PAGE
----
• Tag Archives Vinaya
  • Buddhist temples, a primer in structure and iconography ( and 3)

    The Back Hall
    The Back Hall may exist or not. If it exists, it is usually divided into several smaller halls (Tien) or rooms for any of the Bodhisattvas or even to important Buddhist figures, such as Xuanzang, the monk who brought scriptures back from India. He is usually depicted bald (he was a monk), with a canopy over his head and a fly wisk in one hand. Or, in statues, with a kind of sceptre.


    Bodhitsattvas in there may be a representation of Dàyuàn Dìzàng Púsà (Kṣitigarbha – Earth Store or Hell Bodhisattva) among others. Usually depicted as a monk with a halo around his shaved head, he carries a staff which is used to alert insects and small animals of his approach, so that he will not accidentally harm them. This staff is traditionally carried by Buddhist monks. In the Chinese tradition, Ksitigarbha is sometimes depicted wearing a crown like the one worn by Vairocana.

    In Japan, Ksitigarbha, known as Jizō, or Ojizō-sama as he is respectfully known, is one of the most loved of all Japanese divinities. His statues are a common sight, especially by roadsides and in graveyards. Traditionally, he is seen as the guardian of children, and in particular, children who died before their parents. He has been worshipped as the guardian of the souls of mizuko, the souls of stillborn, miscarried or aborted foetuses, in the ritual of mizuko kuyō (水子供養, lit. offering to water children). In Japanese mythology, it is said that the souls of children who die before their parents are unable to cross the mythical Sanzu River on their way to the afterlife because they have not had the chance to accumulate enough good deeds and because they have made the parents suffer. It is believed that Jizō saves these souls from having to pile stones eternally on the bank of the river as penance, by hiding them from demons in his robe, and letting them hear mantras.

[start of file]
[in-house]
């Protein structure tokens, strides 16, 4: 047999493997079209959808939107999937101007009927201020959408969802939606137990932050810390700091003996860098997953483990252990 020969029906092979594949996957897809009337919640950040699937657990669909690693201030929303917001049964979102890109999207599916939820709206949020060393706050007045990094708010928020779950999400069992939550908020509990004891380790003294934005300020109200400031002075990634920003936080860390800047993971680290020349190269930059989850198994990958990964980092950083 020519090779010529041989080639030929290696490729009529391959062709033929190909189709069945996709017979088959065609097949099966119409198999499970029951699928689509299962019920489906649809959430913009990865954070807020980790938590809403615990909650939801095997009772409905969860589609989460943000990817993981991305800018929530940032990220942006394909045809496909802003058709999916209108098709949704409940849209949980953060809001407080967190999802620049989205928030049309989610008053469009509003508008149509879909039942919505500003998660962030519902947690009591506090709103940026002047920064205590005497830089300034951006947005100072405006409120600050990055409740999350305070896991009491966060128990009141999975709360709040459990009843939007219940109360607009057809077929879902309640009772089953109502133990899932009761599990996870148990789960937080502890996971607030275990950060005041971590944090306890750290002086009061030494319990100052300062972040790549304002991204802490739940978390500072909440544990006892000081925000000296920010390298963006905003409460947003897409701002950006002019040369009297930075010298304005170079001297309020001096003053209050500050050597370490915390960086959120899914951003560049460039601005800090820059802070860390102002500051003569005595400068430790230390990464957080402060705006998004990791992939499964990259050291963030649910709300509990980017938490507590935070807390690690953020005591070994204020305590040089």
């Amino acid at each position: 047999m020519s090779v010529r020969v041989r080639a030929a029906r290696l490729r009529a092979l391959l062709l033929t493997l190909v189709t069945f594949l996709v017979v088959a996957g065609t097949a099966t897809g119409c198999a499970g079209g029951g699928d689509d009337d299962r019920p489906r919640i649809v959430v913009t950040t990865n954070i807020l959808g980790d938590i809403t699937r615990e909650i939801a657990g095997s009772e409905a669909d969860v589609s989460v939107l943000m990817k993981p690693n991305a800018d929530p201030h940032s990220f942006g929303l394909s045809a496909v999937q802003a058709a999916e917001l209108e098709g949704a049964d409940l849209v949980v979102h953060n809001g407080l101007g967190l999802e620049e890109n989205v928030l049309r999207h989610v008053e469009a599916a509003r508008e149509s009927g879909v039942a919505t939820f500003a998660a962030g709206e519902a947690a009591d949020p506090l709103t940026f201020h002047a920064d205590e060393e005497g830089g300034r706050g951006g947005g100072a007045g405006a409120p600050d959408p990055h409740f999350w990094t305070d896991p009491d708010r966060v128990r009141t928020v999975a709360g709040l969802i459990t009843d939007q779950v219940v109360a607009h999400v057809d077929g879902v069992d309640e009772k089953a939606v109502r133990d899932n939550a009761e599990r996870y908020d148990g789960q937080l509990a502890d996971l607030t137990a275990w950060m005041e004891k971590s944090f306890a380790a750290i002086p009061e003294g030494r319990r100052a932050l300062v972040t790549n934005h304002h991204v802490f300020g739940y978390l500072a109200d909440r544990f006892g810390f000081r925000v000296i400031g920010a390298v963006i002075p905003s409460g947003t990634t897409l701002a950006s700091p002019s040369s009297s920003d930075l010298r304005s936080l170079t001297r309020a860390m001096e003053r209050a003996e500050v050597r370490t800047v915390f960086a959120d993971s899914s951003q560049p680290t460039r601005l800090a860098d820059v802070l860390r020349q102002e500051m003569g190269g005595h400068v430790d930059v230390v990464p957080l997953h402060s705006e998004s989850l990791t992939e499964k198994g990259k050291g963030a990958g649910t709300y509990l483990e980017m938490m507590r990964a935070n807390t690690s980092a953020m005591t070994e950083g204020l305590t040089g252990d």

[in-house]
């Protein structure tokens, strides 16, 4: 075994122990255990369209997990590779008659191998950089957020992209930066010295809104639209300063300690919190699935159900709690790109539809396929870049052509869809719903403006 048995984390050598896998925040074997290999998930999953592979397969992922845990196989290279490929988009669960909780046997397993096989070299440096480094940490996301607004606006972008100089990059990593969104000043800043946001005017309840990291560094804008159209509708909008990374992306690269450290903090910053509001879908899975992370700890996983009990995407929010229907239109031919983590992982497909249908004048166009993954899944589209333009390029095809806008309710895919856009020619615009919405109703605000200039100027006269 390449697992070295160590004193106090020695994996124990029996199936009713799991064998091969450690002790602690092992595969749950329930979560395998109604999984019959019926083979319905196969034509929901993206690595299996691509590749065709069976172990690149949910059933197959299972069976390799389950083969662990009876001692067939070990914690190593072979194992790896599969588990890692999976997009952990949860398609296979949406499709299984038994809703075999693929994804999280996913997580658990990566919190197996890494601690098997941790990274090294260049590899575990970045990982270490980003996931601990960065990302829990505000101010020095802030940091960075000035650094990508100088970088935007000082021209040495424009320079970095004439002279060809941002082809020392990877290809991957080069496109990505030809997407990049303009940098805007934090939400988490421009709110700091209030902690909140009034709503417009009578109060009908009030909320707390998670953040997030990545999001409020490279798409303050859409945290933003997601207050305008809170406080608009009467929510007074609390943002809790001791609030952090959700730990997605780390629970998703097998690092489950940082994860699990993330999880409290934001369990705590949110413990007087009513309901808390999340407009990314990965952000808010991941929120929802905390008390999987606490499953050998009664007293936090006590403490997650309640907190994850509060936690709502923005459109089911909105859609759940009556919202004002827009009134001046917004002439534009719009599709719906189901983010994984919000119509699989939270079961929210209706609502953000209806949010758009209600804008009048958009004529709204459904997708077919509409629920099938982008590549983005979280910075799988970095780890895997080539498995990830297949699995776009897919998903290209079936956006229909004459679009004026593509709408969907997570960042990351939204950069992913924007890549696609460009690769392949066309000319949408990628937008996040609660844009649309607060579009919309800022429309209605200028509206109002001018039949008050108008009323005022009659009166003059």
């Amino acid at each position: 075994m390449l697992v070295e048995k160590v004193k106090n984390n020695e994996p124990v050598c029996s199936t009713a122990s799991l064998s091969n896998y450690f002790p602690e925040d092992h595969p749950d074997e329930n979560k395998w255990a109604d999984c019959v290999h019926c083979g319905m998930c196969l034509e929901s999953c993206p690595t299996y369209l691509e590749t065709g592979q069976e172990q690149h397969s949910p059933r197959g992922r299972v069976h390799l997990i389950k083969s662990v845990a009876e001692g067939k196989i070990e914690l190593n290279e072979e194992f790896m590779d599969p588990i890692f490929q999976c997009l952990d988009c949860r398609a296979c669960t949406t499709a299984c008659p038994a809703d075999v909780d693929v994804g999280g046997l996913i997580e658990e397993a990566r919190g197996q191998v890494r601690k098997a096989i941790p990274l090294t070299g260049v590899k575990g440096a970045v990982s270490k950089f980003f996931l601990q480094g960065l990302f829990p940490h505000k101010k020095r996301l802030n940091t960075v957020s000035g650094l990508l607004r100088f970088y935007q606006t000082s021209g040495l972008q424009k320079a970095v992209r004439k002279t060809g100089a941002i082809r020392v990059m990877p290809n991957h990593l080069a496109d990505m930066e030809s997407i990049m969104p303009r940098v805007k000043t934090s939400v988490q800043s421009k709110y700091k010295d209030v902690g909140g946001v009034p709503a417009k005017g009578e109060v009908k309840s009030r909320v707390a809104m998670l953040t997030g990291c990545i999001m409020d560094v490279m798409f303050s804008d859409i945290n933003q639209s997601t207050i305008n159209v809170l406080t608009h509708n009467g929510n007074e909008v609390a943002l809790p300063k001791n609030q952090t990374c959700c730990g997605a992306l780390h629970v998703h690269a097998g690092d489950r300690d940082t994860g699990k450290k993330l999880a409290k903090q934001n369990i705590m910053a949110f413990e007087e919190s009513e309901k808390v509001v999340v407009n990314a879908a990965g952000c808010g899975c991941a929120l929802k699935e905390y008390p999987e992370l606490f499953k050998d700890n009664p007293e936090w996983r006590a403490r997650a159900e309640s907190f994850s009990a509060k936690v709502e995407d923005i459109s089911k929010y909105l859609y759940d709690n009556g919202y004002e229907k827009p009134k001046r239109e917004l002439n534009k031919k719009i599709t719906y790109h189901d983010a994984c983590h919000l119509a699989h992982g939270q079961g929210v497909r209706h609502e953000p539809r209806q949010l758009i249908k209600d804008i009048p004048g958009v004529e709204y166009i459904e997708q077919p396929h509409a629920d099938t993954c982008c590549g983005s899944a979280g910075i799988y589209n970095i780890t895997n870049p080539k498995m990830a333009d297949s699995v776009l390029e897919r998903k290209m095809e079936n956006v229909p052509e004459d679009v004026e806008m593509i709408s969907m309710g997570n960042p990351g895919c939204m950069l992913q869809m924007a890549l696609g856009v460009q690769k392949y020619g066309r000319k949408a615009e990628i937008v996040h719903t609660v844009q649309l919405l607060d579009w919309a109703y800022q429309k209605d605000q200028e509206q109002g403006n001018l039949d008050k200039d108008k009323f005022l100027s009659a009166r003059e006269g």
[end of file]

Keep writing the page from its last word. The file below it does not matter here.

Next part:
Ksitigarbha_Bodhisattva Japan

    Jizō statues are sometimes accompanied by a little pile of stones and pebbles, put there by people in the hope that it would shorten the time children have to suffer in the underworld. (The act is derived from the tradition of building stupas as an act of merit-making.) The statues can sometimes be seen wearing tiny children’s clothing or bibs, or with toys, put there by grieving parents to help their lost ones and hoping that Jizō would specially protect them.

    And, we need to take into account that in Japan, Ksitigarbha protects the travelers, so, we may put our trip under His Protection

    Like other bodhisattvas, Ksitigarbha usually is seen standing on a lotus base, symbolising his release from rebirth. Ksitigarbha’s face and head are also idealised, featuring the third eye, elongated ears and the other standard attributes of a buddha.



    The temple includes a set of cloister buildings unevenly distributed. The rooms tha open towards de cloister, which acts a distributor, often contain small shrines to specific Buddhas or Bodhisattvas or function as shops. The temple refectory is located in these buildings. The cloisters in some temples have the monks’ cells, or guest rooms for visitors.

    Temple room (Kyoto, Japan)

    2011-01-17 at 22-34-09

    Cloister in Shaolin Temple
    060426_shaolin (3 of 5)

    Cloister in Nara (?)
    2011-01-19 at 06-05-59

    Other cloisters in Japan


    2011-01-20 at 22-20-44

    2011-01-19 at 04-47-43


    The tă (Pagoda) is a stupa tower that is normally located to the rear of the temple, but can be found anywhere, if at all. Pagodas come in many different shapes and sizes, but are usually a number of storeys and have a spiraling staircase that you climb to get to the top. Commonly, they are either square or octagonal. Sometimes there is a chamber at each level, sometimes not. Some pagodas, particularly older ones, are made of solid stone and are not hollow or climbable. The pagoda is normally built over a reliquary that is buried in the ground.

    Photo Credits:

    Featured Photo, Shaolin Temple, Kyoto and Nara: Author

  • Buddhist temples, a primer in structure and iconography (2)

    After the Hall of Heavenly Kings, its four grimacing figures of warriors defenders of the Dharma we pass to the Courtyard, in which there is an incense brazier and, eventually two towers, the drum tower and the bell tower (which may be buildings, here a picture of Xian’s Bell tower)